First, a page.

The head of the state's Fish and Game Commission, Dan Richards, says there is no way he'll resign, despite the mounting criticism surrounding his hunting of mountain lions in Idaho, where bagging the big cats is legal. In California, it's a different story: You don't hunt mountain lions.
From the Mercury News' Paul Rogers: "While I respect our Fish and Game rules and regulations, my 100 percent legal activity outside of California, or anyone else's for that matter, is none of your business," Dan Richards wrote in a letter to state lawmakers calling for his ouster."
"Richards also wrote that "contrary to so many erroneous reports," he didn't use a high-powered rifle (or) "dine on Mountain Lion for dinner" that night. In recent days, 40 Democratic Assembly members and Lt. Gov. Gavin Newsom have sent letters asking Richards to resign. They've accused him of thumbing his nose at California voters who have banned mountain lion hunting twice at the ballot box, in 1990 and 1996."
The notion of gay marriage is an idea that Californians support, although it has been rejected at the polls. The latest Field Poll shows it receiving a significant increase in backing.
From the Field Poll: "The latest Field Poll finds voter approval of same-sex marriage to be at the highest level ever recorded during thirty-five years of polling on the issue in California. Currently 59% of this state’s registered voters favor allowing same-sex couples to marry and have regular marriage laws apply to them, while 34% disapprove. Another 7% do not express an opinion."
"This division of sentiment is nearly a complete reversal of the findings from the first time The Field Poll began measuring Californians’ attitudes toward same-sex marriage in 1977. At that time, 59%, disapproved and 28% were in favor."
"Very large or sizeable majorities of sub-groups of the state’s electorate now supports allowing same-sex marriage. These include voters in each of the four major regions of the state, Democrats, non-partisans, middle-of-the-road and liberal voters, young and middle age groups, men and women, white non-Hispanics, married as well as single voters, Catholics, voters affiliated with non-Christian religions, and those with no religious preference."
Stephen Chikhani, who is at the center of the sex and subsance-abuse scandal involving Nadia Lockyer, was in court for a recent arrest on methamphetamine charges, and he told reporters that there's a "bigger story than sex tapes" in the case. That was a reference to a videotape allegedly showing Lockyer and Chikhani having sex -- a tape that was sent to her husband, state Treasurer Bill Lockyer, in what may have been a blackmail ploy. Bill Lockyer says Chikhani stalked his wife; Chikhani denies it.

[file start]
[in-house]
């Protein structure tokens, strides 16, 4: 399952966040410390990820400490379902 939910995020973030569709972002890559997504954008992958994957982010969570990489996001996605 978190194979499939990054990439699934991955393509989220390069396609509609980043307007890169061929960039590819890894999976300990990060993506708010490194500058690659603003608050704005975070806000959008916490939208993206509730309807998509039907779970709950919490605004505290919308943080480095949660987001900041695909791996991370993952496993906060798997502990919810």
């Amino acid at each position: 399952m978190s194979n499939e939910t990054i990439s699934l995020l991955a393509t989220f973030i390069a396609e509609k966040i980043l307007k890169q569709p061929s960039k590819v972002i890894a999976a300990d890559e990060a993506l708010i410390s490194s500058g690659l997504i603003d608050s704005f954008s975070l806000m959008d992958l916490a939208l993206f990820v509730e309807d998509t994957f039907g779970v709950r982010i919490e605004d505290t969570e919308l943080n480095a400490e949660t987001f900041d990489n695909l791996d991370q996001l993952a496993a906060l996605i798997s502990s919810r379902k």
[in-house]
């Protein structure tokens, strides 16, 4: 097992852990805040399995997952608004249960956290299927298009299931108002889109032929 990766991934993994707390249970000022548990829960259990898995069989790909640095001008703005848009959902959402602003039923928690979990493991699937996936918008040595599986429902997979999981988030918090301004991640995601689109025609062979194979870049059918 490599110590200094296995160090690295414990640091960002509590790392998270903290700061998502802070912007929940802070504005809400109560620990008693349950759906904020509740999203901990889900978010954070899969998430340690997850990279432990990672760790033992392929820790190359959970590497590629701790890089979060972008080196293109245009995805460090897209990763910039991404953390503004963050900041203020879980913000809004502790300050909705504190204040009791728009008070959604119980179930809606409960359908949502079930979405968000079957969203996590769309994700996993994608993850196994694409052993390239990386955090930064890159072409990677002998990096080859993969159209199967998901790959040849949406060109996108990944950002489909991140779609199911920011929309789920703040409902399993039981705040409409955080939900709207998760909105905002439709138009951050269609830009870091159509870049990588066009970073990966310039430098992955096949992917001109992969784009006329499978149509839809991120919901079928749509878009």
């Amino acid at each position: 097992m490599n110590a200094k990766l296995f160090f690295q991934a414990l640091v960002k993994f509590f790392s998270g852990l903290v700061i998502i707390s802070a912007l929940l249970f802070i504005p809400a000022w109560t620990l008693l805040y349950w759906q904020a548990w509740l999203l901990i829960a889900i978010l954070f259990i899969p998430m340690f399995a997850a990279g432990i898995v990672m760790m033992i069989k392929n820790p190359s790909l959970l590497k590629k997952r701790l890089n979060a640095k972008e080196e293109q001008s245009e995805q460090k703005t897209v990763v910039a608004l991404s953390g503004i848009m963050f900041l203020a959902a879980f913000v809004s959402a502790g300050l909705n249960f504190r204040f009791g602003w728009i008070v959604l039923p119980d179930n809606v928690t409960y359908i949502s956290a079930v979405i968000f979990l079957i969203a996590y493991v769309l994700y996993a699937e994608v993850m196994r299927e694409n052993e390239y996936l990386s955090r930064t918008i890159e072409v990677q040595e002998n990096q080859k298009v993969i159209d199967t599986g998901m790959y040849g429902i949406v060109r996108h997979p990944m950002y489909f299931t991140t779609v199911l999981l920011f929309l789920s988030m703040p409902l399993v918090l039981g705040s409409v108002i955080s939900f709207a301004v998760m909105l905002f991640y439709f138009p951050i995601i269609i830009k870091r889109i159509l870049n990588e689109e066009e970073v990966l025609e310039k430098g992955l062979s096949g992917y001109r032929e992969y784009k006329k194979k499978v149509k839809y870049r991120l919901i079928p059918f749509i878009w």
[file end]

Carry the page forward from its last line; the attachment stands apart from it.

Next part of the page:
So what's the "bigger story?" Nobody knows, but it's starting to get complicated.
From the Chronicle's Matier and Ross: "Chikhani, 35, a construction worker who lives in San Jose and has a long record of drug arrests, broke his public silence about his relationship to (Nadia) Lockyer on Tuesday -- blurting out to reporters after a court appearance in San Jose that "there's a way bigger story than the sex tapes" that we're told star him and the 40-year-old county supervisor."
"What Chikhani meant, according to his lawyer, was that there was more to his relationship with Lockyer than is being portrayed in the media ...Chikhani met Lockyer in 2010, when they were both in rehab - he for meth and she for alcohol. The two had an off-and-on affair that became public after she called police to the Homewood Suites in Newark early Feb. 3 to report that he had assaulted her."
An interesting sketch of California's economic issues emerged from the LAO's look at the governor's budget proposal. Apart from the numbers crunching, the Legislative Analyst found that despite the painful recession corporate earnings were booming and fixed business investments up strongly, while at the same time unemployment remained high and the housing market a mess.
From John Howard in Capitol Weekly: "A critical type of business fixed investment – investment in software and computer systems – expanded by 10.3 percent last year. “These investments are especially important to California’s economy, which relies heavily on the professional and technology services sectors for high-wage employment growth,” the LAO noted."
"Meanwhile, the outlook and track record for employment and housing are not so rosy. At the end of the year, the jobless rate in California was 10.9 percent, about some 2.5 percent higher than the national average. Some 2 million workers were unemployed in the state."
"The median single-family home sale price, calculated in 2011 dollars, was about $300,000 at the end of last year, about half of level of 2006, and just a third more than the median price was 37 years ago."
"One impact of the recession is to delay so-called “household formation,” in which young people move out of their parents’ home to get housing or when people who share housing move into their own units. The delay has depressed the housing market still further. Those who do move out or find separate housing are inclined to rent apartments – house purchasing is a move that requires credit, steady income and employment, all of which are more difficult to maintain in a recession – and that leads to multi-unit construction."